In an interview with NPR, Paul Ryan was still willing to express concern over Roy Moore’s actions.
NPR: You, quite early, called for Roy Moore, the Alabama Senate candidate, to withdraw from the race after a number of accusations were made against him.
Ryan: That’s because I believe those allegations are credible.
Women who have spoken up against Roy Moore are credible. Sexual assault is bad. Moore should withdraw. Ryan seems almost as if he has some morals. But watch as that illusion is shattered in three seconds or less.
NPR: What is the difference between his case and the case of President Trump, who was also accused by a number of women and also denied it?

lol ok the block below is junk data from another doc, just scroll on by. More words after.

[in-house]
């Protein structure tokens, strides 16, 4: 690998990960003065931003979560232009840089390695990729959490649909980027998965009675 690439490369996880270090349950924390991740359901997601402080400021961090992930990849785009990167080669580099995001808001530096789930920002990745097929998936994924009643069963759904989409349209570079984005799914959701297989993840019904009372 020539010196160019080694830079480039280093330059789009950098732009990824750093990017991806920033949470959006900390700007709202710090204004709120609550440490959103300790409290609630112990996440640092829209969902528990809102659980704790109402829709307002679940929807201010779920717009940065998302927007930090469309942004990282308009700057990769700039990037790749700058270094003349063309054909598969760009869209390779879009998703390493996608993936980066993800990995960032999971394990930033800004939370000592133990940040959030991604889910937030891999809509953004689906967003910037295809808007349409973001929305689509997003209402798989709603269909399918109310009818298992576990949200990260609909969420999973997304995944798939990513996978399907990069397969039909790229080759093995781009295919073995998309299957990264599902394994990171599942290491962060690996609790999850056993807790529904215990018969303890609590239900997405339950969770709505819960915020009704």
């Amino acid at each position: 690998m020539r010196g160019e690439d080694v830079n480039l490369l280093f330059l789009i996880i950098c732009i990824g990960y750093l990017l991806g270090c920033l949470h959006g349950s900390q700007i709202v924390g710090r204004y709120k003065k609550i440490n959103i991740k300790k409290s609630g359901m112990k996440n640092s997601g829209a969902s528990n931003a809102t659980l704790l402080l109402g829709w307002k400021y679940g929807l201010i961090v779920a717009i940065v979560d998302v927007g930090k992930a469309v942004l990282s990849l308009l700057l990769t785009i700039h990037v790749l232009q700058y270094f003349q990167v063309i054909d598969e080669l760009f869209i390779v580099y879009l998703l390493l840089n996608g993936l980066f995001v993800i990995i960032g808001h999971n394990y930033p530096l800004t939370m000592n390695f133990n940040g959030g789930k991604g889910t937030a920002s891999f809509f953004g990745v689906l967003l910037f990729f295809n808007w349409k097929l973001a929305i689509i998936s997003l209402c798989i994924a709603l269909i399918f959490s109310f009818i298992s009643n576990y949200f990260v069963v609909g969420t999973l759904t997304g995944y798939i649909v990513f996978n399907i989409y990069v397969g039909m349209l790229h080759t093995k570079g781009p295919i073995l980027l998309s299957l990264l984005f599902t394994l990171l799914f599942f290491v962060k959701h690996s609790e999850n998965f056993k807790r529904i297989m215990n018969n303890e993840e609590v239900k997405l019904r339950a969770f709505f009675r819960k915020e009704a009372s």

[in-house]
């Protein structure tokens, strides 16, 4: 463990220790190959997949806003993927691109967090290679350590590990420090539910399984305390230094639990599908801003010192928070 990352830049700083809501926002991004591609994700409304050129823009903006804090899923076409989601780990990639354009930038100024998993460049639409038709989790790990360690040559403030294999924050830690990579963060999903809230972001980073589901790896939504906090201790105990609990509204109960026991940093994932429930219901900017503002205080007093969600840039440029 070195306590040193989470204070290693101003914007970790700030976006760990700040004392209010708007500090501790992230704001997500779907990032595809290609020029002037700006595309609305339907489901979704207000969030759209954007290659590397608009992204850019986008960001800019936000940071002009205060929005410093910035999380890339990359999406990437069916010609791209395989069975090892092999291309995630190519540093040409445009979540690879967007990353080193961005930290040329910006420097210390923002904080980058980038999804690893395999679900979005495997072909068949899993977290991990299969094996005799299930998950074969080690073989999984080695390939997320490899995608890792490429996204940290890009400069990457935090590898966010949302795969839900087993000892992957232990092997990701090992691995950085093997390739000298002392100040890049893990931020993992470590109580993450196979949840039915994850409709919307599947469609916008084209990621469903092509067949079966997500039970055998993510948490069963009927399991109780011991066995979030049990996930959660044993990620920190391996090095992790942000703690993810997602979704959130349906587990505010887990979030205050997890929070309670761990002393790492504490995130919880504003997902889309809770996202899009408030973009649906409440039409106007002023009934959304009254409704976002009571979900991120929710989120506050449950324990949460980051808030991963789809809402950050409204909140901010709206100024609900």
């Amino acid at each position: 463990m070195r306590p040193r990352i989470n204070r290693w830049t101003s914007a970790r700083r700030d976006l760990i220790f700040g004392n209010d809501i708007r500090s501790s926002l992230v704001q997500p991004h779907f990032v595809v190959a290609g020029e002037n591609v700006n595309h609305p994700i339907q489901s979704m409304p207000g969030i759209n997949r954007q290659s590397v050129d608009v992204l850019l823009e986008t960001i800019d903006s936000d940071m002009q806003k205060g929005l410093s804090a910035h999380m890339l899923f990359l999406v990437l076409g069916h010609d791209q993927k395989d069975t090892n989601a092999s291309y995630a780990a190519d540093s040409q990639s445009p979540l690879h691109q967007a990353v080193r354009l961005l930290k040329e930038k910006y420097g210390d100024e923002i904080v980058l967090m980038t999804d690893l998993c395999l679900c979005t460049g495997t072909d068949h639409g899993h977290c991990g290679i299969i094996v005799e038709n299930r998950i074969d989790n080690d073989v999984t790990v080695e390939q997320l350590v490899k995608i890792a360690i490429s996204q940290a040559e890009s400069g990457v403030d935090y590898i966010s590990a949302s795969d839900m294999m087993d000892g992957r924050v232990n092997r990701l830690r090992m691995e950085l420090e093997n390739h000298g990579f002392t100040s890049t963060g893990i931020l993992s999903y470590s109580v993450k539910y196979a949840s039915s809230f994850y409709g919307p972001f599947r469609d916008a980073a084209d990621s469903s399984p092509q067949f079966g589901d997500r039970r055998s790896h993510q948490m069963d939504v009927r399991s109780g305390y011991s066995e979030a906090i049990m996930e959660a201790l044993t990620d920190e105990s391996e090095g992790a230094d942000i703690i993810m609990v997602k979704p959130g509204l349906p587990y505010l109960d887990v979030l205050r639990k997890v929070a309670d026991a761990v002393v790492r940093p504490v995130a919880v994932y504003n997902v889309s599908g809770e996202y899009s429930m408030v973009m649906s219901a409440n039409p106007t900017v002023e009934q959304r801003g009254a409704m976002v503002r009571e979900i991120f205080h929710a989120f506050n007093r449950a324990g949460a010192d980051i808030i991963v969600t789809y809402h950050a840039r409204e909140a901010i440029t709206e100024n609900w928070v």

Ryan: I think the Roy Moore — I don’t know if — I’m focused on Congress. Roy Moore is trying to come to Congress. My job here as Speaker of the House is to help make sure that Congress is an institution that we’re proud of and that’s what I’m focused on. He’s running for Congress and I think the allegations against him were very very credible.
Moore is running for Senate. Ryan won’t work with him and will only rarely see him. On the other hand, Ryan was sitting in Trump’s office this week, along with some empty chairs, acting as a stooge for the guy he refuses to call out.
NPR: Is there a difference between those two cases?
Ryan: I don’t know the answer to that. I haven’t spent my time reviewing the difference in these two cases.
Between dipping a toe into Trump–Russia and going whole hog, three investigations-wide into a look at a deal where not one ounce of uranium left the country, it may seem that the House has plenty of investigations on its hands, but there obviously needs to be one more: Where are Paul’s balls?
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